STEMI treatment times were determined before (July 2005 to September 2005) and after (January 2007 to March 2007) a year-long implementation of coordinated regional treatment protocols. Times in the pre- and postintervention periods were compared by mixed-effects models. A total of 2063 STEMI patients were analyzed: 1140 at percutaneous coronary intervention hospitals and 923 at non-percutaneous coronary intervention hospitals. The Reperfusion of Acute Myocardial Infarction in North Carolina Emergency Departments was associated with significant improvements in treatment times in women and the elderly, including door-to-ECG, door-to-device, door-in-door-out, and door-to-needle times (all P<0.05). Temporal improvements in treatment times at percutaneous coronary intervention hospitals were not significantly different in blacks than in whites. There was a reduction in baseline treatment disparities in door-to-ECG times in women versus men (4.4-minute reduction in difference; 95% CI, -8.1 to -0.4; P=0.03). After Reperfusion of Acute Myocardial Infarction in North Carolina Emergency Departments, an age-treatment time gap persisted in the elderly, relative to younger patients.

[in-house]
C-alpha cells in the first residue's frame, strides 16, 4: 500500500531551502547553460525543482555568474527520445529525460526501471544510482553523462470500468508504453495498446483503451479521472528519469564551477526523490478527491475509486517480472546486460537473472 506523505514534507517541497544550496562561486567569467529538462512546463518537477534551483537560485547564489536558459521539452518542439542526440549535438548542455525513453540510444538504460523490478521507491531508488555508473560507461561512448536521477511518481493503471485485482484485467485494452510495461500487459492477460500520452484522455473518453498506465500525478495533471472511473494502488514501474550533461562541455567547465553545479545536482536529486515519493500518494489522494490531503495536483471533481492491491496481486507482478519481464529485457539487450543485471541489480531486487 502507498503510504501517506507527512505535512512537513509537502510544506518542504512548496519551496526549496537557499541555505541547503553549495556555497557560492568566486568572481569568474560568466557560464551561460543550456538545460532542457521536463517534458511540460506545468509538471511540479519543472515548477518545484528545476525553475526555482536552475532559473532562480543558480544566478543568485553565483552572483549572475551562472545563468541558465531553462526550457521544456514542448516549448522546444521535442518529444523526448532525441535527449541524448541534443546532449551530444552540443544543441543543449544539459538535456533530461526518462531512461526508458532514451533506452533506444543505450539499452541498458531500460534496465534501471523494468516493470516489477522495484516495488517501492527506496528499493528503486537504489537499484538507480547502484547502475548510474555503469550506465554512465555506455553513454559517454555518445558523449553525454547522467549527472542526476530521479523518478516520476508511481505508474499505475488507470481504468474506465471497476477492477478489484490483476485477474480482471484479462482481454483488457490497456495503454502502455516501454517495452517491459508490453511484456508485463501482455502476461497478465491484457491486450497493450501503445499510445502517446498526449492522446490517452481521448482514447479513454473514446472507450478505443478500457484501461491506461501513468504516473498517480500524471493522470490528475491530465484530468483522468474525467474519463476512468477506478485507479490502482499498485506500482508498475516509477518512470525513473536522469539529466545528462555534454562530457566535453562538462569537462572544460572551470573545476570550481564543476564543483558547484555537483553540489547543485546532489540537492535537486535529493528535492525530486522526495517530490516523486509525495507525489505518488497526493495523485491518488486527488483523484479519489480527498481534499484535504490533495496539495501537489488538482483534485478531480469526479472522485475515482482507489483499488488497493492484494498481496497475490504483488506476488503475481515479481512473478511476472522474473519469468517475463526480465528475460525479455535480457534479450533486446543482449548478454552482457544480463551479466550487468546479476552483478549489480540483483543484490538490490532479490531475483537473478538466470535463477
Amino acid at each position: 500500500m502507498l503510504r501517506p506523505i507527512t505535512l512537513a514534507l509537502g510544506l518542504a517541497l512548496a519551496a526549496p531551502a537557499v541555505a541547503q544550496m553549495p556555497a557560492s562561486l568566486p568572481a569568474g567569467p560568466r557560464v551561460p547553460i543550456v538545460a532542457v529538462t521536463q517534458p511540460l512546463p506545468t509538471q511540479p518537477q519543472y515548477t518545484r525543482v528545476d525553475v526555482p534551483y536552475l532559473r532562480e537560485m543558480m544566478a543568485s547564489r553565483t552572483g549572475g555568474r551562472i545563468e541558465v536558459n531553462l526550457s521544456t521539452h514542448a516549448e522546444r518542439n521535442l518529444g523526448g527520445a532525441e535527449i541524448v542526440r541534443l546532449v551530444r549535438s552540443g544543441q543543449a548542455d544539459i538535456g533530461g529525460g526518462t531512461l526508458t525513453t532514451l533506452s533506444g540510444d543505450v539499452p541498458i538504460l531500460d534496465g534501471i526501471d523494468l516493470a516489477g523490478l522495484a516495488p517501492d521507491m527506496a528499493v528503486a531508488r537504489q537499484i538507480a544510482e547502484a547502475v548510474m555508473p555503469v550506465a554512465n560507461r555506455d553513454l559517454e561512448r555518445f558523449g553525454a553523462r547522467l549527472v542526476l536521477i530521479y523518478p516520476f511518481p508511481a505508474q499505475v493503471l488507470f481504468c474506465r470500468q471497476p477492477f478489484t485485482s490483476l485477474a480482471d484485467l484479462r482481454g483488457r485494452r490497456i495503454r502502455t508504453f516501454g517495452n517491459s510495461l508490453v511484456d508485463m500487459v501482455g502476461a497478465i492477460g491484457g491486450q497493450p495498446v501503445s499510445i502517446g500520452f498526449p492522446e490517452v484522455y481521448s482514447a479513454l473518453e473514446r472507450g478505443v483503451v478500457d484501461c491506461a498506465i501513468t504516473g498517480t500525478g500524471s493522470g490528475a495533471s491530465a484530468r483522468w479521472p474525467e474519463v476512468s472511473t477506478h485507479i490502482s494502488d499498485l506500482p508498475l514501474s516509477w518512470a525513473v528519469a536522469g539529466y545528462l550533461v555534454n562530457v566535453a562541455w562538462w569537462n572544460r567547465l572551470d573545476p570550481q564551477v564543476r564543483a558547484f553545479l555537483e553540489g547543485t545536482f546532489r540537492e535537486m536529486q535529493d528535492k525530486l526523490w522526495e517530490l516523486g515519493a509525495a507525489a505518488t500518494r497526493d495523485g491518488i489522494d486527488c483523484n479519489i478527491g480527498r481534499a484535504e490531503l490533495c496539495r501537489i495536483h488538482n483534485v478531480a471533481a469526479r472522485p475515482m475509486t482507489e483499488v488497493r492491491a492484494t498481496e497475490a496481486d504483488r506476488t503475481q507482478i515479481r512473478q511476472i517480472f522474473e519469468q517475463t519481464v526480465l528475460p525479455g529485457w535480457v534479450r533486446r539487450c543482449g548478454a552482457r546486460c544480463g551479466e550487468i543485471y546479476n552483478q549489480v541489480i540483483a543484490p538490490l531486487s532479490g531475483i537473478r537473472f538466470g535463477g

A statewide STEMI regionalization program was associated with comparable improvement in treatment times for female, black, and elderly patients compared with middle-aged, white male patients. Nevertheless, there remain opportunities to further narrow treatment differences, particularly among the elderly.
No preview · Article · Sep 2010 · Circulation Cardiovascular Quality and Outcomes